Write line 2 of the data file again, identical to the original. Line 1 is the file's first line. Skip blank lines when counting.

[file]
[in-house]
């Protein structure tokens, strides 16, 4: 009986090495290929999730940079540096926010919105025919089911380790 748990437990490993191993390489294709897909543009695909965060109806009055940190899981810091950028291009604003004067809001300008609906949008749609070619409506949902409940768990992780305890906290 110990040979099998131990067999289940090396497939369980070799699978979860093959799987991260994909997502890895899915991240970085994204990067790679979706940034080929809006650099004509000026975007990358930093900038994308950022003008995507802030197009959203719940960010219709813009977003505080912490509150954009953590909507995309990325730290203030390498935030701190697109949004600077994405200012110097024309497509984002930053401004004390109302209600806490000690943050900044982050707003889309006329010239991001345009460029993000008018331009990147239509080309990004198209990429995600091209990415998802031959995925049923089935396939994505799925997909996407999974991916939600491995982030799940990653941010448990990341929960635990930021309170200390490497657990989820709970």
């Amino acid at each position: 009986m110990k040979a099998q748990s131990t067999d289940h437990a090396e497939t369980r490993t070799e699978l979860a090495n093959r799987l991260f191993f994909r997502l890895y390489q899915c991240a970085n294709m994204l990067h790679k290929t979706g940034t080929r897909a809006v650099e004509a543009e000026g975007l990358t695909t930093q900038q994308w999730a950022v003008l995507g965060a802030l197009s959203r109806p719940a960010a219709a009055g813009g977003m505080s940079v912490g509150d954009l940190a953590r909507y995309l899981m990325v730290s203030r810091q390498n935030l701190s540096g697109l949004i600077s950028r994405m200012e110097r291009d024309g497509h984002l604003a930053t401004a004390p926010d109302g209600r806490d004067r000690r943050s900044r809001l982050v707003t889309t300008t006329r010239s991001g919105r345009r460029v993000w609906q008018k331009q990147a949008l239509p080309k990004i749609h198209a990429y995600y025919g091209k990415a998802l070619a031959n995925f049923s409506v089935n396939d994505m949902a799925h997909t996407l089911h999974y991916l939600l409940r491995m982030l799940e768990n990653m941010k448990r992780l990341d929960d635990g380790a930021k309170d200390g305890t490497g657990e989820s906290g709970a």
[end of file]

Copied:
């Protein structure tokens, strides 16, 4: 009986090495290929999730940079540096926010919105025919089911380790 748990437990490993191993390489294709897909543009695909965060109806009055940190899981810091950028291009604003004067809001300008609906949008749609070619409506949902409940768990992780305890906290 110990040979099998131990067999289940090396497939369980070799699978979860093959799987991260994909997502890895899915991240970085994204990067790679979706940034080929809006650099004509000026975007990358930093900038994308950022003008995507802030197009959203719940960010219709813009977003505080912490509150954009953590909507995309990325730290203030390498935030701190697109949004600077994405200012110097024309497509984002930053401004004390109302209600806490000690943050900044982050707003889309006329010239991001345009460029993000008018331009990147239509080309990004198209990429995600091209990415998802031959995925049923089935396939994505799925997909996407999974991916939600491995982030799940990653941010448990990341929960635990930021309170200390490497657990989820709970």